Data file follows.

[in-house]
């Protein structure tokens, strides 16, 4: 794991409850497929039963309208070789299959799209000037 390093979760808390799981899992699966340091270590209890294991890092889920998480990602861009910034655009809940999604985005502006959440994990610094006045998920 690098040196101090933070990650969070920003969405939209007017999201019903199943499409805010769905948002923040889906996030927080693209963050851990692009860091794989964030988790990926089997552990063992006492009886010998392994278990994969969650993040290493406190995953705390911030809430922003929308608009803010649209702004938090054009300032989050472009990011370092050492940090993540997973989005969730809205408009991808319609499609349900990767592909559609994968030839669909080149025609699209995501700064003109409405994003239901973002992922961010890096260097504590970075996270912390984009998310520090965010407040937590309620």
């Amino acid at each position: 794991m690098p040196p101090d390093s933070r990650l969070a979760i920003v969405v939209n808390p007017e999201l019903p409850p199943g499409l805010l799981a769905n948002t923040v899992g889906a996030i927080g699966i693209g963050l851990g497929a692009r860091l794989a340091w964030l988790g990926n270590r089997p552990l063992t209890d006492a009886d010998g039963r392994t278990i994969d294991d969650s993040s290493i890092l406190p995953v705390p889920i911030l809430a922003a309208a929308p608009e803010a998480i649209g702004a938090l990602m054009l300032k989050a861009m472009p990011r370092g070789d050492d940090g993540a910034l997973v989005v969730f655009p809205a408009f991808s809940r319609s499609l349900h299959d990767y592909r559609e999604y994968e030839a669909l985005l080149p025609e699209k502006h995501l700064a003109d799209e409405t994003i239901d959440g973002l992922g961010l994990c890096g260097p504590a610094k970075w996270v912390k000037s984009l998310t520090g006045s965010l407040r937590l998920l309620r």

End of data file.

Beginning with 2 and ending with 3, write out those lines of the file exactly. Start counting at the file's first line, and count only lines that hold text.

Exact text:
């Protein structure tokens, strides 16, 4: 794991409850497929039963309208070789299959799209000037 390093979760808390799981899992699966340091270590209890294991890092889920998480990602861009910034655009809940999604985005502006959440994990610094006045998920 690098040196101090933070990650969070920003969405939209007017999201019903199943499409805010769905948002923040889906996030927080693209963050851990692009860091794989964030988790990926089997552990063992006492009886010998392994278990994969969650993040290493406190995953705390911030809430922003929308608009803010649209702004938090054009300032989050472009990011370092050492940090993540997973989005969730809205408009991808319609499609349900990767592909559609994968030839669909080149025609699209995501700064003109409405994003239901973002992922961010890096260097504590970075996270912390984009998310520090965010407040937590309620």
């Amino acid at each position: 794991m690098p040196p101090d390093s933070r990650l969070a979760i920003v969405v939209n808390p007017e999201l019903p409850p199943g499409l805010l799981a769905n948002t923040v899992g889906a996030i927080g699966i693209g963050l851990g497929a692009r860091l794989a340091w964030l988790g990926n270590r089997p552990l063992t209890d006492a009886d010998g039963r392994t278990i994969d294991d969650s993040s290493i890092l406190p995953v705390p889920i911030l809430a922003a309208a929308p608009e803010a998480i649209g702004a938090l990602m054009l300032k989050a861009m472009p990011r370092g070789d050492d940090g993540a910034l997973v989005v969730f655009p809205a408009f991808s809940r319609s499609l349900h299959d990767y592909r559609e999604y994968e030839a669909l985005l080149p025609e699209k502006h995501l700064a003109d799209e409405t994003i239901d959440g973002l992922g961010l994990c890096g260097p504590a610094k970075w996270v912390k000037s984009l998310t520090g006045s965010l407040r937590l998920l309620r």